Pas, like many other political parties in the peninsula, must appreciate and celebrate the diversity in Malaysia, especially in Sabah and Sarawak, Mustafa K Anuar writes.
It is a question that had been begging to be answered: Why was Pas not given any seat by its political allies in the coming Sabah election?
The question couldn’t have come at a better time when the Islamist party had its general assembly recently, where its delegates waited for an answer or justification from party bigwigs, particularly its president Abdul Hadi Awang.
This is especially so when Pas reportedly expected, a few days before nomination, to contest in about 10 seats.
And yet, Pas was not even invited to Perikatan Nasional’s candidate announcement recently in Sabah, let alone given any seat.
The snub had also to be addressed urgently as the party was subjected to several jibes from social media users where Pas was depicted as, for instance, a servile attendant (khadam) or a tool of the Barisan Nasional, a person given a plastic chair to rest in the scorching sun while holding the BN flag, and a party whose moon on its flag had been exchanged for a “give way” (beri laluan) sign.
In short, Pas was given unsavoury portrayals by its critics and political foes alike as a result of the snub.
And so, at the recent Pas general assembly, Hadi tried to soothe the delegates by saying the party was “giving way” to their allies to avoid electoral clashes or friendly fire. The spirit of camaraderie at work, it seems.
Nonetheless, PN, BN and Parti Bersatu Sabah – all allies – will clash against one another in 17 out of the 73 state seats in the election, which is decidedly “friendly fire”.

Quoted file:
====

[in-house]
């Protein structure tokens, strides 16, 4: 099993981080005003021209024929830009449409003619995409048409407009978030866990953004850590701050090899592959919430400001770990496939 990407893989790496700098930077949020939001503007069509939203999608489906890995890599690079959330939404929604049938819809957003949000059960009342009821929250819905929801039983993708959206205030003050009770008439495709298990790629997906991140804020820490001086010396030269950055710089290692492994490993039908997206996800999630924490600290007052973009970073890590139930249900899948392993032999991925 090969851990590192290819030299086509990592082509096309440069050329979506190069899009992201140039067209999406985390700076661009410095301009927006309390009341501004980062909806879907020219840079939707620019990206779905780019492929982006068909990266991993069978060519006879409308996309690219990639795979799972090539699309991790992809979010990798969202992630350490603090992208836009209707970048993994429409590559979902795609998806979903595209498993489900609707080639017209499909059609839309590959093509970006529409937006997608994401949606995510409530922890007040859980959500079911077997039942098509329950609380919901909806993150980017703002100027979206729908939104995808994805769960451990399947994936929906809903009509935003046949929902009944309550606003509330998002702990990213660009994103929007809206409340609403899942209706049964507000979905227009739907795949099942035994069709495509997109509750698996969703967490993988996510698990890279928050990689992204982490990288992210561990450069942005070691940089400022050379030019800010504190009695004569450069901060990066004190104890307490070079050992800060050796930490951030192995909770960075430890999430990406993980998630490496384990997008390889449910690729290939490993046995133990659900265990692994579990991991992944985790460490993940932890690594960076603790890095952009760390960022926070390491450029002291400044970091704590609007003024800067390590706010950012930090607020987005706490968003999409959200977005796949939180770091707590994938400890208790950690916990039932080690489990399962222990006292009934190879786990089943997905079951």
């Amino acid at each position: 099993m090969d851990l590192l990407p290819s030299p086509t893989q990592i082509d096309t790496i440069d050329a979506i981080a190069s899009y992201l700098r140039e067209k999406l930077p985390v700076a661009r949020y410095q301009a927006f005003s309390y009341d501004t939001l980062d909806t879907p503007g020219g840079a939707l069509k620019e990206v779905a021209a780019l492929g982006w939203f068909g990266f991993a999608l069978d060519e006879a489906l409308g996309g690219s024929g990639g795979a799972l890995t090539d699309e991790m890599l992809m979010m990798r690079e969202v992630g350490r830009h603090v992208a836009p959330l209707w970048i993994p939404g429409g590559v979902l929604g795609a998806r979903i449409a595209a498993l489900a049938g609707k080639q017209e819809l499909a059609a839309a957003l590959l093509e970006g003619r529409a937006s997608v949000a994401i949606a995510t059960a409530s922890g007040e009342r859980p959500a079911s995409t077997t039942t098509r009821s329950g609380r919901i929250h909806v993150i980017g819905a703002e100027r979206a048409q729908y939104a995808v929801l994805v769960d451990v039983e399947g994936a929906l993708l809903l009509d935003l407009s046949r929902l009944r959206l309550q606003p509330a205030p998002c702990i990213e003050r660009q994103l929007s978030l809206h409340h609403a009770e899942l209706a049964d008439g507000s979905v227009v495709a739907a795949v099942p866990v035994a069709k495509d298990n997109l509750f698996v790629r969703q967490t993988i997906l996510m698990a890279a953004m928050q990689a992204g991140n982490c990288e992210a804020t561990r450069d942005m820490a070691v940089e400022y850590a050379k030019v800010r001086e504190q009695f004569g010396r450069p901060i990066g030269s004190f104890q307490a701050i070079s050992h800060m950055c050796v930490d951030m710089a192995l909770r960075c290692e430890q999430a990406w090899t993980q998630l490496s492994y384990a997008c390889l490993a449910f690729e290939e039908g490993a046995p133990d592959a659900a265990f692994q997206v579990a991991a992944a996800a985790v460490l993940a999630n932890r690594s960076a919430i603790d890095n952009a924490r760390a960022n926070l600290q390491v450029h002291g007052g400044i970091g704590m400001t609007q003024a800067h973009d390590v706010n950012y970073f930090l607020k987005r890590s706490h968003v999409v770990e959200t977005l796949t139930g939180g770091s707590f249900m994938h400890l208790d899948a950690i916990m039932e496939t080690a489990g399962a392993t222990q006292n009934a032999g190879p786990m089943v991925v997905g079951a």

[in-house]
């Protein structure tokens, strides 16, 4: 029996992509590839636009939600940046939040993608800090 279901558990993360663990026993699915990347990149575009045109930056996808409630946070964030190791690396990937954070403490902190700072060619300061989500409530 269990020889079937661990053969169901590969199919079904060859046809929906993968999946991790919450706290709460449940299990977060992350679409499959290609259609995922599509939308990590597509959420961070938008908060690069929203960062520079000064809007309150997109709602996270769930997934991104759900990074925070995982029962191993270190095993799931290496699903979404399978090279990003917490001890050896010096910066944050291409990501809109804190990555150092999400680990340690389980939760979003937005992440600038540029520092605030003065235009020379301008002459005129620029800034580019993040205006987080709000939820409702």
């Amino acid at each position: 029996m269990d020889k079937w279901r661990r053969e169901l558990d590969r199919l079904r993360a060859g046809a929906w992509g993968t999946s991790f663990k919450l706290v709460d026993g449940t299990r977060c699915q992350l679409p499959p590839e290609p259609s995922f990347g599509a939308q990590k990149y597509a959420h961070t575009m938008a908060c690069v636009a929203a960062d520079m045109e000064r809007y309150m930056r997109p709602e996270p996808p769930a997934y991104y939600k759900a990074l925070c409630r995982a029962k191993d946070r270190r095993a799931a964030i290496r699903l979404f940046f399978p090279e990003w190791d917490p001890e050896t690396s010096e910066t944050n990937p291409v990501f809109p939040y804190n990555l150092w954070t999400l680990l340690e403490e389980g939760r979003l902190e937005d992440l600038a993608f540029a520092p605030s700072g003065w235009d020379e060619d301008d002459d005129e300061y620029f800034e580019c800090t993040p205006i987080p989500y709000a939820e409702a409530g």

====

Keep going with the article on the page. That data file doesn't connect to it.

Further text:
Not to be outdone, party strategist Zuhdi Marzuki claimed Pas would still be “contesting” the election through Umno and Bersatu. This assertion may backfire if applied to certain contentious seats at the next general election.
While such justifications somewhat calmed the frayed nerves of some delegates, there were reported murmurs of discontent, particularly among the Pas grassroots in Sabah. Even Pas youth was said to be unhappy.
Perhaps at this juncture, Pas members and supporters may need to indulge in some introspection to think of other possible reasons for the snub the party got.
For one thing, the recent controversial remarks made by Dewan Ulama chief Nik Muhammad Zawawi Salleh about the Bible being “distorted” did not sit well with Christians, particularly those in Sabah and Sarawak. Such an expression of views is divisive for our multireligious and multicultural society.
This is aside from PAS being remembered as a party that pursues controversial policies such as moral policing and hudud.
Despite the backlash from the Christian community, Zawawi refused to budge and offer apologies.
It is incumbent upon people of faith to be mindful that religion, especially in a diverse society, should serve as a uniting, not dividing, force. Nor should it be politicised for worldly gains at the expense of national harmony.
In this context, it is conceivable that Pas is seen by its political allies as a liability they can do without in their sole aim to win the election and rule Sabah.
Moreover, political pundits suspect Pas might even lose its deposits should it contest because of its “Islamist baggage”, which Sabahans generally are uncomfortable with.
It is important for Pas, like many other political parties in the peninsula, to appreciate and celebrate the diversity in Malaysia, especially in Sabah and Sarawak, where the harmonious intermingling of people from various backgrounds is a daily fact of life – and must not be interrupted.
Hence, policies that Pas champions, now that it is in the federal government, must take cognisance of our diverse nation, so the “others” are not made to feel alienated, hurt and even angry.